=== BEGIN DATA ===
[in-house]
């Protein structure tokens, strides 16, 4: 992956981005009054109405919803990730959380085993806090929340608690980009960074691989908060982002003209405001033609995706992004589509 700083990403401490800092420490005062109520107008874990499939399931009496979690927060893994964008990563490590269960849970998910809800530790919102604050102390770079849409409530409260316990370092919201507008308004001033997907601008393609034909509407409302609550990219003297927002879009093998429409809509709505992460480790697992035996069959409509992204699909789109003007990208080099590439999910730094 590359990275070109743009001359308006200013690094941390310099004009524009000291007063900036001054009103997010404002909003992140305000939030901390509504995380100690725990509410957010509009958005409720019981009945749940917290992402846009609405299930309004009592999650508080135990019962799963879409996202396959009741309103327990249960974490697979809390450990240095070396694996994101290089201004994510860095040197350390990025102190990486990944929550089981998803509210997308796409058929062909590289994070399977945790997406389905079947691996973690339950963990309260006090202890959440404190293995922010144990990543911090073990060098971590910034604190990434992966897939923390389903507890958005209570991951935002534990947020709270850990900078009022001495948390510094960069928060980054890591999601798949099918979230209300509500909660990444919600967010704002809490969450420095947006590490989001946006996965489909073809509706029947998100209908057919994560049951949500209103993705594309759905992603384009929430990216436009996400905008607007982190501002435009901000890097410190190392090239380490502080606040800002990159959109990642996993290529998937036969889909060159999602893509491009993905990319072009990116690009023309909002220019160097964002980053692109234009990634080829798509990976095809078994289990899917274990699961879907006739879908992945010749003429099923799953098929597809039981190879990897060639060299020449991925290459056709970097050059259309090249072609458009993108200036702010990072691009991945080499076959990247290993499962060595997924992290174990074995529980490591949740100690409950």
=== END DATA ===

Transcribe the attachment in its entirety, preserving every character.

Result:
[in-house]
């Protein structure tokens, strides 16, 4: 992956981005009054109405919803990730959380085993806090929340608690980009960074691989908060982002003209405001033609995706992004589509 700083990403401490800092420490005062109520107008874990499939399931009496979690927060893994964008990563490590269960849970998910809800530790919102604050102390770079849409409530409260316990370092919201507008308004001033997907601008393609034909509407409302609550990219003297927002879009093998429409809509709505992460480790697992035996069959409509992204699909789109003007990208080099590439999910730094 590359990275070109743009001359308006200013690094941390310099004009524009000291007063900036001054009103997010404002909003992140305000939030901390509504995380100690725990509410957010509009958005409720019981009945749940917290992402846009609405299930309004009592999650508080135990019962799963879409996202396959009741309103327990249960974490697979809390450990240095070396694996994101290089201004994510860095040197350390990025102190990486990944929550089981998803509210997308796409058929062909590289994070399977945790997406389905079947691996973690339950963990309260006090202890959440404190293995922010144990990543911090073990060098971590910034604190990434992966897939923390389903507890958005209570991951935002534990947020709270850990900078009022001495948390510094960069928060980054890591999601798949099918979230209300509500909660990444919600967010704002809490969450420095947006590490989001946006996965489909073809509706029947998100209908057919994560049951949500209103993705594309759905992603384009929430990216436009996400905008607007982190501002435009901000890097410190190392090239380490502080606040800002990159959109990642996993290529998937036969889909060159999602893509491009993905990319072009990116690009023309909002220019160097964002980053692109234009990634080829798509990976095809078994289990899917274990699961879907006739879908992945010749003429099923799953098929597809039981190879990897060639060299020449991925290459056709970097050059259309090249072609458009993108200036702010990072691009991945080499076959990247290993499962060595997924992290174990074995529980490591949740100690409950």